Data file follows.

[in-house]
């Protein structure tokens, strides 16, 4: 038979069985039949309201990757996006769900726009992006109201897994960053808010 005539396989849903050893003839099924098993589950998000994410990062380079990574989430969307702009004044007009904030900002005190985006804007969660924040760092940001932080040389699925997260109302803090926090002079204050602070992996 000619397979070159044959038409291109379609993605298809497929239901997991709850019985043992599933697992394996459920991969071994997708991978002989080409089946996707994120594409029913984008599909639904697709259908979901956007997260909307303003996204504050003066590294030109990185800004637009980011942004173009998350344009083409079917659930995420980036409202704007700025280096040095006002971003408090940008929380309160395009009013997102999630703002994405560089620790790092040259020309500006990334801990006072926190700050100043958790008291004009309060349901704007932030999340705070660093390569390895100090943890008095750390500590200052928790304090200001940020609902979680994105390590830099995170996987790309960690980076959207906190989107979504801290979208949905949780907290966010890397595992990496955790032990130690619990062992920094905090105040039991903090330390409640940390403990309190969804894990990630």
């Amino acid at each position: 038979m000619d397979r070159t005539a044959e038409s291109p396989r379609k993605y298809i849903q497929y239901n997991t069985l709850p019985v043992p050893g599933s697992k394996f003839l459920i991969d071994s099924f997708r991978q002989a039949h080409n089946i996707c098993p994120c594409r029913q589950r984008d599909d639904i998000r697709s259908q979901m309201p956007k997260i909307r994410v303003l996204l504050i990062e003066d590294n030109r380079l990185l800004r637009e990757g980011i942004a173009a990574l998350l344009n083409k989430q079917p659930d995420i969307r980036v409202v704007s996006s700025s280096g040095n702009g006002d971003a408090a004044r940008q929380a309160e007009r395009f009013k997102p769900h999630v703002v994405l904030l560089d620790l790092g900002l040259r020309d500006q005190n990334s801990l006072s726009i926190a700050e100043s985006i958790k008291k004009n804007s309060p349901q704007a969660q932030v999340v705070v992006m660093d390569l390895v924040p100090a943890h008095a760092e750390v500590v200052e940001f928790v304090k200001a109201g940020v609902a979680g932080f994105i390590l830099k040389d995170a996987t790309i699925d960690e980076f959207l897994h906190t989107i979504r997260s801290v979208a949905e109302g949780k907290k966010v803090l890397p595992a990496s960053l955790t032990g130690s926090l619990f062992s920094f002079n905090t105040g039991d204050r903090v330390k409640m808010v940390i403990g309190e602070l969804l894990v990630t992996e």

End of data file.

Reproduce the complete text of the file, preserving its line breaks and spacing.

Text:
[in-house]
């Protein structure tokens, strides 16, 4: 038979069985039949309201990757996006769900726009992006109201897994960053808010 005539396989849903050893003839099924098993589950998000994410990062380079990574989430969307702009004044007009904030900002005190985006804007969660924040760092940001932080040389699925997260109302803090926090002079204050602070992996 000619397979070159044959038409291109379609993605298809497929239901997991709850019985043992599933697992394996459920991969071994997708991978002989080409089946996707994120594409029913984008599909639904697709259908979901956007997260909307303003996204504050003066590294030109990185800004637009980011942004173009998350344009083409079917659930995420980036409202704007700025280096040095006002971003408090940008929380309160395009009013997102999630703002994405560089620790790092040259020309500006990334801990006072926190700050100043958790008291004009309060349901704007932030999340705070660093390569390895100090943890008095750390500590200052928790304090200001940020609902979680994105390590830099995170996987790309960690980076959207906190989107979504801290979208949905949780907290966010890397595992990496955790032990130690619990062992920094905090105040039991903090330390409640940390403990309190969804894990990630």
């Amino acid at each position: 038979m000619d397979r070159t005539a044959e038409s291109p396989r379609k993605y298809i849903q497929y239901n997991t069985l709850p019985v043992p050893g599933s697992k394996f003839l459920i991969d071994s099924f997708r991978q002989a039949h080409n089946i996707c098993p994120c594409r029913q589950r984008d599909d639904i998000r697709s259908q979901m309201p956007k997260i909307r994410v303003l996204l504050i990062e003066d590294n030109r380079l990185l800004r637009e990757g980011i942004a173009a990574l998350l344009n083409k989430q079917p659930d995420i969307r980036v409202v704007s996006s700025s280096g040095n702009g006002d971003a408090a004044r940008q929380a309160e007009r395009f009013k997102p769900h999630v703002v994405l904030l560089d620790l790092g900002l040259r020309d500006q005190n990334s801990l006072s726009i926190a700050e100043s985006i958790k008291k004009n804007s309060p349901q704007a969660q932030v999340v705070v992006m660093d390569l390895v924040p100090a943890h008095a760092e750390v500590v200052e940001f928790v304090k200001a109201g940020v609902a979680g932080f994105i390590l830099k040389d995170a996987t790309i699925d960690e980076f959207l897994h906190t989107i979504r997260s801290v979208a949905e109302g949780k907290k966010v803090l890397p595992a990496s960053l955790t032990g130690s926090l619990f062992s920094f002079n905090t105040g039991d204050r903090v330390k409640m808010v940390i403990g309190e602070l969804l894990v990630t992996e």